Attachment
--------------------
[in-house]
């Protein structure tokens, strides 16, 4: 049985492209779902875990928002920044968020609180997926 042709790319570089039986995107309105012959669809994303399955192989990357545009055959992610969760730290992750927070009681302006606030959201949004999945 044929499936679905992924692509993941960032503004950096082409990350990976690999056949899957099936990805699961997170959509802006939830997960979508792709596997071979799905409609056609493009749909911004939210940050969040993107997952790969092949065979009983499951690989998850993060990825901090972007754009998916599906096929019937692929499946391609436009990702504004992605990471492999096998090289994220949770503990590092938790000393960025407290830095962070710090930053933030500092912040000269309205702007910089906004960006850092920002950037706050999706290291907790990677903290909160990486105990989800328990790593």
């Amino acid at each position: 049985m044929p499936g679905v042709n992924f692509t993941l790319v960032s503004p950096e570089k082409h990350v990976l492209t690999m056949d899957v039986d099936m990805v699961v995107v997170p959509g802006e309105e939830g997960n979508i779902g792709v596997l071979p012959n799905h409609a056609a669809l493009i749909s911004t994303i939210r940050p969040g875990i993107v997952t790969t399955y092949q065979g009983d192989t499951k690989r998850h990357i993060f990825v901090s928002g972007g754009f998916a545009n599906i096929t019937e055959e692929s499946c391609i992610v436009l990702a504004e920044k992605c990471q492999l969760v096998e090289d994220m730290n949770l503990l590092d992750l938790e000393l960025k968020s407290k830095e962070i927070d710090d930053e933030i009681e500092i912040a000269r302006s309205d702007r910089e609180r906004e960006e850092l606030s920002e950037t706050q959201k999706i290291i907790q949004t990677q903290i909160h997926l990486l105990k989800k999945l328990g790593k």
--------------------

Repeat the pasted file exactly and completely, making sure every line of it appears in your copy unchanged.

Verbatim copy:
[in-house]
């Protein structure tokens, strides 16, 4: 049985492209779902875990928002920044968020609180997926 042709790319570089039986995107309105012959669809994303399955192989990357545009055959992610969760730290992750927070009681302006606030959201949004999945 044929499936679905992924692509993941960032503004950096082409990350990976690999056949899957099936990805699961997170959509802006939830997960979508792709596997071979799905409609056609493009749909911004939210940050969040993107997952790969092949065979009983499951690989998850993060990825901090972007754009998916599906096929019937692929499946391609436009990702504004992605990471492999096998090289994220949770503990590092938790000393960025407290830095962070710090930053933030500092912040000269309205702007910089906004960006850092920002950037706050999706290291907790990677903290909160990486105990989800328990790593």
């Amino acid at each position: 049985m044929p499936g679905v042709n992924f692509t993941l790319v960032s503004p950096e570089k082409h990350v990976l492209t690999m056949d899957v039986d099936m990805v699961v995107v997170p959509g802006e309105e939830g997960n979508i779902g792709v596997l071979p012959n799905h409609a056609a669809l493009i749909s911004t994303i939210r940050p969040g875990i993107v997952t790969t399955y092949q065979g009983d192989t499951k690989r998850h990357i993060f990825v901090s928002g972007g754009f998916a545009n599906i096929t019937e055959e692929s499946c391609i992610v436009l990702a504004e920044k992605c990471q492999l969760v096998e090289d994220m730290n949770l503990l590092d992750l938790e000393l960025k968020s407290k830095e962070i927070d710090d930053e933030i009681e500092i912040a000269r302006s309205d702007r910089e609180r906004e960006e850092l606030s920002e950037t706050q959201k999706i290291i907790q949004t990677q903290i909160h997926l990486l105990k989800k999945l328990g790593k």